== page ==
On parenting and parenting labels

cropped-525370_710855523219_1158272970_n.jpgI don’t like to consider myself an Attachment Parent. I don’t like to consider myself a “crunchy” parent. I don’t like to consider myself a tough-love parent, or a helicopter parent or a tiger mom. Mainly because I don’t want to consider myself any one “type of parent.”

In our home, we just try to do what works best for us and best for our son B, who is four months old.

Out in society though, it seems you have to have a label.

How do I figure out who I am, as a parent? 

I think that’s why I started this blog. Not because I’m trying to tell other people how to parent. From from it. This is my space to reflect on my son’s fleeting childhood, and maybe in the process reassure myself that you don’t have to fit into a particular parenting “mold” or “group” to have a cohesive parenting attitude.

It takes a village. Sort of.

Parenting these days involves a lot of community. Sometimes, I think this does more harm than good. There are message boards, birth groups, and “Mommy and Me” type playdates that can be geared toward interests so specific that if you’d like to meet up to discuss how you’re raising your family as a “green” family you can find a group in your area. And while this type of “community” can be helpful — providing advice, a shoulder to lean on and just generally an outlet to share stories of your adorable children — it can also come with a lot of judgement. (“What do you MEAN you didn’t read the ingredients on your Johnson & Johnson baby soap?!?”) 

I would love it if we could just abolish the identities of these parenting groups altogether, and open up a wider network of moms and dads who support each other an realize that parenting is hard, no matter how you do it. And we need all the support we can get.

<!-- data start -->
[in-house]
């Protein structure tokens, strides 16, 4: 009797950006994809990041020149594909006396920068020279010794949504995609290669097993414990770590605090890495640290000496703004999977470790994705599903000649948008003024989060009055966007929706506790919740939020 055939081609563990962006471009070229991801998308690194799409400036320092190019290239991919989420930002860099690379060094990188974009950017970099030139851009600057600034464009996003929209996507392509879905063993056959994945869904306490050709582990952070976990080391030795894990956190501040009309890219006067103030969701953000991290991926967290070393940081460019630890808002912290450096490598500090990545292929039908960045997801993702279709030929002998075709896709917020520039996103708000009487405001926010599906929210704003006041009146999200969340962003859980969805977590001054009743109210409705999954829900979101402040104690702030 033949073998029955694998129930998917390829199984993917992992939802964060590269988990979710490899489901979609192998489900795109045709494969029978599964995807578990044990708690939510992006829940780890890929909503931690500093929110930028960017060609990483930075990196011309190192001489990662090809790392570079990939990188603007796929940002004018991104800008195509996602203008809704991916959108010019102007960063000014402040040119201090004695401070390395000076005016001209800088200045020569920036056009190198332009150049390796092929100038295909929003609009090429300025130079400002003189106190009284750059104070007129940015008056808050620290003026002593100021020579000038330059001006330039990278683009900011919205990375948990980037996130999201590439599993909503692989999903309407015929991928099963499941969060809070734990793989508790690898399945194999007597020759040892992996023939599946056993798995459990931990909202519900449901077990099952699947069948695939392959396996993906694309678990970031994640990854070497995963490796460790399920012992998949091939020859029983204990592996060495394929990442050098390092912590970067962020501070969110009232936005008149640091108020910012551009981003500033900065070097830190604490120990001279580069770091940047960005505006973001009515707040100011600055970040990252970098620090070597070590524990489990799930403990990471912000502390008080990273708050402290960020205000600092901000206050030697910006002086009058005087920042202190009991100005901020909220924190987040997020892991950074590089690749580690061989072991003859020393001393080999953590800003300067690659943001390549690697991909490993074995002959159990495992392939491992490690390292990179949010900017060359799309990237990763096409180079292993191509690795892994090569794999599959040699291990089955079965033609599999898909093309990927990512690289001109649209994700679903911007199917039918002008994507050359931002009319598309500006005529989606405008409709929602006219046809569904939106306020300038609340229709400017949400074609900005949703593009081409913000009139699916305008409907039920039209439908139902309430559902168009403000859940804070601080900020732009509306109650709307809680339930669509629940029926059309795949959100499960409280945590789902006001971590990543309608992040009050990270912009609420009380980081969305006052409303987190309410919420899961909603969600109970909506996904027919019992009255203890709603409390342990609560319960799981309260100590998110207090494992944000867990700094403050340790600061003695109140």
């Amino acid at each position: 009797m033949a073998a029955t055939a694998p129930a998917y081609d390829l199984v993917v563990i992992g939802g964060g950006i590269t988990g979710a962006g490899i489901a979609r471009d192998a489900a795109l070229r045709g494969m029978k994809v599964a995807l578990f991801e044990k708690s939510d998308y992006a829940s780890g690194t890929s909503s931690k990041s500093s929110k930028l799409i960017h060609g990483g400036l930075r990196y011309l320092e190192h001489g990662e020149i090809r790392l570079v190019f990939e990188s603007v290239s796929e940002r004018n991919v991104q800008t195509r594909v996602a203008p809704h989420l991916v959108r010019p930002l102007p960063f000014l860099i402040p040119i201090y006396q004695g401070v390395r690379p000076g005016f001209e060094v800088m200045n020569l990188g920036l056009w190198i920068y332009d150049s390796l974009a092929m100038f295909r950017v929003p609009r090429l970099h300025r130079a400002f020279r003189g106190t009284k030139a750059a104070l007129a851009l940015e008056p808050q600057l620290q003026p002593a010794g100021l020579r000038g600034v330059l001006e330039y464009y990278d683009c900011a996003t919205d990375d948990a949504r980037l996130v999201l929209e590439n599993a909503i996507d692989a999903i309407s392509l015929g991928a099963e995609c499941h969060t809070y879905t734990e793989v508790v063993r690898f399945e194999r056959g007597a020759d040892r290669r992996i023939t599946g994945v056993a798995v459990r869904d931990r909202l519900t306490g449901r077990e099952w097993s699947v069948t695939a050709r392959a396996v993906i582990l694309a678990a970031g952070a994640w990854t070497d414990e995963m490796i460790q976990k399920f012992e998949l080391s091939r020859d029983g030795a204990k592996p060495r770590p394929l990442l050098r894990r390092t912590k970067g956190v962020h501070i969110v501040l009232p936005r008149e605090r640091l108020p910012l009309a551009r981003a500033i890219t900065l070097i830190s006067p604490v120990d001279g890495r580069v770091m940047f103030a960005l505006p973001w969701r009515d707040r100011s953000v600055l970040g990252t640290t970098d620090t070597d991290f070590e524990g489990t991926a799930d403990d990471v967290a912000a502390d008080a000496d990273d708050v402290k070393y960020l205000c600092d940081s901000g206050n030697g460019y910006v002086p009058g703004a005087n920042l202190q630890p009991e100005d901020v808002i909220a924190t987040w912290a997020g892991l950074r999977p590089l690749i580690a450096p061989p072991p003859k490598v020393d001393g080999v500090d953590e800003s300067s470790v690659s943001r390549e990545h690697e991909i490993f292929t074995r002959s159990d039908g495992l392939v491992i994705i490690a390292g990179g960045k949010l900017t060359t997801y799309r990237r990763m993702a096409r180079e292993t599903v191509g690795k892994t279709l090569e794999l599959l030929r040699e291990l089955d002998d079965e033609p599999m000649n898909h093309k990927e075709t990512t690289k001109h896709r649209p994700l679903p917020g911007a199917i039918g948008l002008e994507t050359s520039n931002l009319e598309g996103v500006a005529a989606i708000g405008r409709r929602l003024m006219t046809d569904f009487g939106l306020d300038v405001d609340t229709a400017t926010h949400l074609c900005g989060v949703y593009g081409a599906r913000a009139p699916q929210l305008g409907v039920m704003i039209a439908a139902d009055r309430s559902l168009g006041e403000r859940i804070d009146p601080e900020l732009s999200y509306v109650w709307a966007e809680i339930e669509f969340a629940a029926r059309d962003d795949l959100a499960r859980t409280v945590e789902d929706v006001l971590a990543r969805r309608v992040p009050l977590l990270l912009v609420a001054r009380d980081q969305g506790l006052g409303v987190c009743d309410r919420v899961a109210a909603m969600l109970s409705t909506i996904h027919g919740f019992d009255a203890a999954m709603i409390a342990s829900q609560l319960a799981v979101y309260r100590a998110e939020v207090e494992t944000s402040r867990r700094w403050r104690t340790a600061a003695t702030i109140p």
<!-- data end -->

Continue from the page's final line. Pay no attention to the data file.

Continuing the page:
I parent weird. Or so people tell me. But isn’t weird ok? 

I’ve basically approached parenting similar to how I’ve approached everything else in my life. I read, I research, I talk to as many people as I can, and I let it sink in. If what I’ve learned doesn’t align with what’s best for my son I scrap it and try to find something else.

This causes a lot of people to tell me I’m “over-thinking everything” and “exhausting myself” worrying about things that don’t matter. (I understand that reading 250 carseat reviews on Amazon seems exhausting, but it really… OK, fine. Yes, that’s exhausting.)

Some things matter to me that don’t matter to other parents. That’s ok. Some things matter more to other parents than they do to me. That’s just fine too. Never in this process am I not following my gut.

I have no doubt that who I am as a parent will continue to evolve. That’s another fun part of keeping this blog. As my son grows our attitudes and methods will change. But right now, he’s four months old. And right now, I’m already seeing that those pre-parenthood proclamations you believe are firmly rooted sometimes don’t make sense after you meet your child and become a parent. Sometimes your child needs you to be someone different, something different.

I’m excited to figure out who my child needs me to be.

 

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